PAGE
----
Greg Tseng is the founder and CEO of Tagged, a social network site focused on helping people meet other people. Prior he co-founded Avivon Inc., which introduced the textbook comparison-shopping agent flyingchickens.com to the Harvard campus during the fall semester of 1999, and he served as COO of Limespot.com LLC. Greg holds an A.B. in chemistry, physics and mathematics from Harvard University. Greg is presently on leave from Stanford University, where he is pursuing a Ph.D. in physics on a National Defense Science and Engineering Graduate Fellowship.
Sramana: Greg, let’s get started by reviewing your background. Where are you from? What are the roots of your entrepreneurial journey?
Greg Tseng: I was born in Taiwan, but my parents immigrated to the U.S. when I was two and a half years old. I grew up in northern Virginia in a suburb of Washington, D.C. I grew up in an Asian household, so my parents really emphasized academics, especially math and science. Throughout high school I was in all the math and science clubs and contests. I met my co-founder in seventh grade in science class. We would do science fair competitions together.
We both graduated in 1997 and went to Harvard together. We were at Harvard during the dot-com boom. We became interested in entrepreneurship, and in 1999 we started our first business together when we launched a little site called flyingchickens.com. It was a comparison shopping engine for Harvard text books. The Harvard bookstore has the nickname “the coop,” and it had really high textbook prices. Our motto was to “fly the coop.”
We had another site that we launched our senior year called CrushLink. It was a site where you could make a list of everyone who has a crush on you, and they would get an email telling them that someone had a crush on them. They could come and make their own crush list, and if two people had each other on their crush lists, then the site would tell them both that they had each other on their lists. It was a way of uncovering secret crushes.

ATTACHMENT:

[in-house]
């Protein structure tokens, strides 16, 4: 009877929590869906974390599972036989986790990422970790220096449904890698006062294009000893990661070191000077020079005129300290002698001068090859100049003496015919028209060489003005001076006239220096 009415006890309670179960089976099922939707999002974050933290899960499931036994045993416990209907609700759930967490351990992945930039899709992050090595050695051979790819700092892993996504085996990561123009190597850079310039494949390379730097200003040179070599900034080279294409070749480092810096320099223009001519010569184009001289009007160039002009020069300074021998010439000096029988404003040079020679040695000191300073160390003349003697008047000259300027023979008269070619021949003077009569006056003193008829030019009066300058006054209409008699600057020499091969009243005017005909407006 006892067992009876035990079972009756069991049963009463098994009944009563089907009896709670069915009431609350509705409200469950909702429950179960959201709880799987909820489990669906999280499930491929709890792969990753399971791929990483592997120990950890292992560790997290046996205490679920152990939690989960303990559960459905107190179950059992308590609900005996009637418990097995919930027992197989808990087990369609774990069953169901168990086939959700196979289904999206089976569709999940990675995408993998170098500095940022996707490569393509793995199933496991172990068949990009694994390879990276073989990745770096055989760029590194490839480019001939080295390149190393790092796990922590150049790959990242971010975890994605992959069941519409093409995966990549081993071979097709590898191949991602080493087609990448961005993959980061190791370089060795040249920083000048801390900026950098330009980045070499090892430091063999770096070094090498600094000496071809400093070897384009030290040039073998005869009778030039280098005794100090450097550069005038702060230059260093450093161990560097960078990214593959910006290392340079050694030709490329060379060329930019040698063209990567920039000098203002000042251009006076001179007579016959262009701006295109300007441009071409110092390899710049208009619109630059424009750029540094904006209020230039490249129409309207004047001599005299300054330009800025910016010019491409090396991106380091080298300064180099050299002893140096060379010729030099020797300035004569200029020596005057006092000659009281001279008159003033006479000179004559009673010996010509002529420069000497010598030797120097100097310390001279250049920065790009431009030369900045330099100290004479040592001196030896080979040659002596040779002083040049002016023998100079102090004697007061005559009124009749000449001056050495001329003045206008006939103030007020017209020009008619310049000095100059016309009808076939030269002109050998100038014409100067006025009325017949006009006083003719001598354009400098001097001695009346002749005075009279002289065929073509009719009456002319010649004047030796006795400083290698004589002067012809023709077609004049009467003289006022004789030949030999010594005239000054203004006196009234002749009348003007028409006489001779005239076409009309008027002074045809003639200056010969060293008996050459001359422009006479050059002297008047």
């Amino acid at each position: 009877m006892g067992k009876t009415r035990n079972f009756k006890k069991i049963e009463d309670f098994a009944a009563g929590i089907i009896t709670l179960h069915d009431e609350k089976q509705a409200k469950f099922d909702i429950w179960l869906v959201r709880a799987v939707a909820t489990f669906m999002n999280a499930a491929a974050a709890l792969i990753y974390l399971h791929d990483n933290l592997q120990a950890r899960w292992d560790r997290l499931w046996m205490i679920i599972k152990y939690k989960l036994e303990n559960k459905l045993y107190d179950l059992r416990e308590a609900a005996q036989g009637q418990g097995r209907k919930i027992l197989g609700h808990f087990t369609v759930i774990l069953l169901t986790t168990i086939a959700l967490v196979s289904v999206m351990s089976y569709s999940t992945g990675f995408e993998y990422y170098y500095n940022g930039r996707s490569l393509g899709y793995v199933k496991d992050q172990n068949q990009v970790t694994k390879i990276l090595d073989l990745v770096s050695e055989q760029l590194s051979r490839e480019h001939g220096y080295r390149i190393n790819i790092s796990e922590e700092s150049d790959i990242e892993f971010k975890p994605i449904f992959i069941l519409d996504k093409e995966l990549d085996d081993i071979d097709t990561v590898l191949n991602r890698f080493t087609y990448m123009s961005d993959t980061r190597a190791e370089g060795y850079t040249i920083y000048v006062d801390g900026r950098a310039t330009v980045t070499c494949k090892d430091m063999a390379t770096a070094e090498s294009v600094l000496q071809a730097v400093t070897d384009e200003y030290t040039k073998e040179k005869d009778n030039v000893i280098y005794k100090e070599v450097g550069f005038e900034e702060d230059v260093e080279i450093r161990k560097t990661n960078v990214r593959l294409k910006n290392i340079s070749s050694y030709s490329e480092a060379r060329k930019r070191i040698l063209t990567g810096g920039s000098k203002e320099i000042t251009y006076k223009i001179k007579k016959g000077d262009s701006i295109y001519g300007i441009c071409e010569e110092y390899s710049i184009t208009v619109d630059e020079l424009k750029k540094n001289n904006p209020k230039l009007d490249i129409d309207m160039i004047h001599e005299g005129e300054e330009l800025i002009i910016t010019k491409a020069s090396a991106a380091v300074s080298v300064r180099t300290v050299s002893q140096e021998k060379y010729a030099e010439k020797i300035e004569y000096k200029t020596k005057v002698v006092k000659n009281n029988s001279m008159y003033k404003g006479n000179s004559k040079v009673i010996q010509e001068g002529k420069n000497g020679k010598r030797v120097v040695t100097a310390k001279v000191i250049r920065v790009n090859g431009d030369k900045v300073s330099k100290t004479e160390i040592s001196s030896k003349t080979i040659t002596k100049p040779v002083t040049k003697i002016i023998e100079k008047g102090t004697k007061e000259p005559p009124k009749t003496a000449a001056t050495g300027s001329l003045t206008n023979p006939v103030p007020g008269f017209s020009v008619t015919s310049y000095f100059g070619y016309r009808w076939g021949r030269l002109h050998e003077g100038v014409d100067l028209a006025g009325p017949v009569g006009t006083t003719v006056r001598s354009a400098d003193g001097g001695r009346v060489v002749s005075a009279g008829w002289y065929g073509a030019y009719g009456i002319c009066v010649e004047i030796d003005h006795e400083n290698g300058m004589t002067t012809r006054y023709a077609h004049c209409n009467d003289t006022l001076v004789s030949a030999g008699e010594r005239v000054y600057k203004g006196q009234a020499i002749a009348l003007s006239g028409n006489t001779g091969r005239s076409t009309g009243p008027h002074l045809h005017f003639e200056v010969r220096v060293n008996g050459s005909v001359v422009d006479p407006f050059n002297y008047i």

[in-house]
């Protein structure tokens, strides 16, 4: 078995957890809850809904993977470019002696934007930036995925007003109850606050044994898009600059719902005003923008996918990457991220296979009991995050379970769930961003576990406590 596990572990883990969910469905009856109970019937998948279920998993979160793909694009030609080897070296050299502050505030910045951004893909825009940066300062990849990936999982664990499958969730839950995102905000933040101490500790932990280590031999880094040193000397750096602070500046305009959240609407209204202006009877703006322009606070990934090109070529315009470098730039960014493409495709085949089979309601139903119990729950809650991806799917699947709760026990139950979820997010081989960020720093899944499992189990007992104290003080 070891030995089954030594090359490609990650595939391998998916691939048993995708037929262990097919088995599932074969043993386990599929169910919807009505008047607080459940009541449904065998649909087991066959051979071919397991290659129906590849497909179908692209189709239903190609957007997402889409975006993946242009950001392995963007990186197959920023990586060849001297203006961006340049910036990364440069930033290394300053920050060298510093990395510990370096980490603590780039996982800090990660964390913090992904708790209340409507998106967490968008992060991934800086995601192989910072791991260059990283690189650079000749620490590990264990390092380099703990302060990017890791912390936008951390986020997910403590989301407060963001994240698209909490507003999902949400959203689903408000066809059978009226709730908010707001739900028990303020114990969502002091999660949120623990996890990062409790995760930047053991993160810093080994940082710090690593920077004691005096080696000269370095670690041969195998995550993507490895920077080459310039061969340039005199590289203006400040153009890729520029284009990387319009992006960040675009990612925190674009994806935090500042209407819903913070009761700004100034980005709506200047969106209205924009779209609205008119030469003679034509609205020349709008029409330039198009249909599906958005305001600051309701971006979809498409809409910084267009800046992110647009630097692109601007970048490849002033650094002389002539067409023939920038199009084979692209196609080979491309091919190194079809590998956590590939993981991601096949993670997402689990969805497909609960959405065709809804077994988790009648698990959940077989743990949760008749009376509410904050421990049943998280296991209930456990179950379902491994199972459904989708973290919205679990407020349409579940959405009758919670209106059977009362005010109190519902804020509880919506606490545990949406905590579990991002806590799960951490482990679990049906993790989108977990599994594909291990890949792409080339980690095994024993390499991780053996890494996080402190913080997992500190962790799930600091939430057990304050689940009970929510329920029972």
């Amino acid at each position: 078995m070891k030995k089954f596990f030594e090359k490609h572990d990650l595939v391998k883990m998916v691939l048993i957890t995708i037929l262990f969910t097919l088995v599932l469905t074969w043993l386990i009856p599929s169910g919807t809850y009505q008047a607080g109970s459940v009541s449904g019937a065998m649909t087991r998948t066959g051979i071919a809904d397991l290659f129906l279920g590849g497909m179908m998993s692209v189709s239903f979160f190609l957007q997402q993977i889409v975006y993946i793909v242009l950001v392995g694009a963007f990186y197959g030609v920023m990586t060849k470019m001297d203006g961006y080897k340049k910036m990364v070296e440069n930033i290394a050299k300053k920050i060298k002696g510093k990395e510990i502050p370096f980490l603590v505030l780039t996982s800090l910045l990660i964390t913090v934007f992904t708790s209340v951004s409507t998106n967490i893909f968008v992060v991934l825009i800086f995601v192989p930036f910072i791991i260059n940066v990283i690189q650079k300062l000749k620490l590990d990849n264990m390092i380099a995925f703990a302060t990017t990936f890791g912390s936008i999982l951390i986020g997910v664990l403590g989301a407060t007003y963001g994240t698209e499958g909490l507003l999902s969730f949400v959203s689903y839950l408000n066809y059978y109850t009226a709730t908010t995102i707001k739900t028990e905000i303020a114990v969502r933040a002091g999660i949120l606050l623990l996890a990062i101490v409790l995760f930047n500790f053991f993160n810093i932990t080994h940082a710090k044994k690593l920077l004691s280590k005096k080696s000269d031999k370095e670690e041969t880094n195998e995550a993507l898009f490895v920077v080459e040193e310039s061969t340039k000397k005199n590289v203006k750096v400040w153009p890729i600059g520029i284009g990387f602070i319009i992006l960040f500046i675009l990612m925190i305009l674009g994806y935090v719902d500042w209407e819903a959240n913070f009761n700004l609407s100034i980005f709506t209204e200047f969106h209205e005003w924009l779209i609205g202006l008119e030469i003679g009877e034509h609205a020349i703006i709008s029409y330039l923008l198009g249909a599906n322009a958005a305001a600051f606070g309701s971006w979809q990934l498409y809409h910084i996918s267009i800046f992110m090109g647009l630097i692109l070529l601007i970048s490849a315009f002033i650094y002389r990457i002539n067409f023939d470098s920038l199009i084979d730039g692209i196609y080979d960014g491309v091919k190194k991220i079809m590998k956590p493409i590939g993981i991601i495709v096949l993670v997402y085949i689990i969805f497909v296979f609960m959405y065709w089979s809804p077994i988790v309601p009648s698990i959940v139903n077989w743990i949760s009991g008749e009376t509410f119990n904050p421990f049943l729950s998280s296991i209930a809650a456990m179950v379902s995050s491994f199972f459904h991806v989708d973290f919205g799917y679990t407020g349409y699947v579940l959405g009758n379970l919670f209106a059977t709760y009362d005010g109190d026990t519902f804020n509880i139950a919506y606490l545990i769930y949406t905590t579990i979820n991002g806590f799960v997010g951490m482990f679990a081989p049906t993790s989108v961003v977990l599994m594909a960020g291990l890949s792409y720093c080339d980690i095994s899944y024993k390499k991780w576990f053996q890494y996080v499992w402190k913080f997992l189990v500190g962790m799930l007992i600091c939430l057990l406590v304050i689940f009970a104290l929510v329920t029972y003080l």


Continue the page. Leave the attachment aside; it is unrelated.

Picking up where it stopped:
Sramana: Did it work?
Greg Tseng: Absolutely! It was also a natural viral marketing site. Being math and physics students we optimized the virality of the site. Between 2000 and 2002 we registered 10 million users just through viral marketing. We uncovered 2 million matches.
Sramana: Was there a business model behind the site?
Greg Tseng: If you made your list but did not have any matches, we would give you a few hints. The first couple of hints were free; after, that you had to complete advertising offers to get more hints. This was back when there was cost per advertising.
Sramana: What about those who had matches? Did you charge them for the matches?
Greg Tseng: No, everything was free. We made money only when people completed advertising offers.
Sramana: What happened with that business?
Greg Tseng: That business was a nice little cash business. It was not sustainable because people used the site once or twice. However, we used the money that we made, about $2 million in revenue, for our next adventure. We graduated in 2001 and moved out to Silicon Valley to start our PhD programs in physics at Stanford as well as to do another startup. We used the money from CrushLink as seed capital for an incubator for Jumpstart Technologies.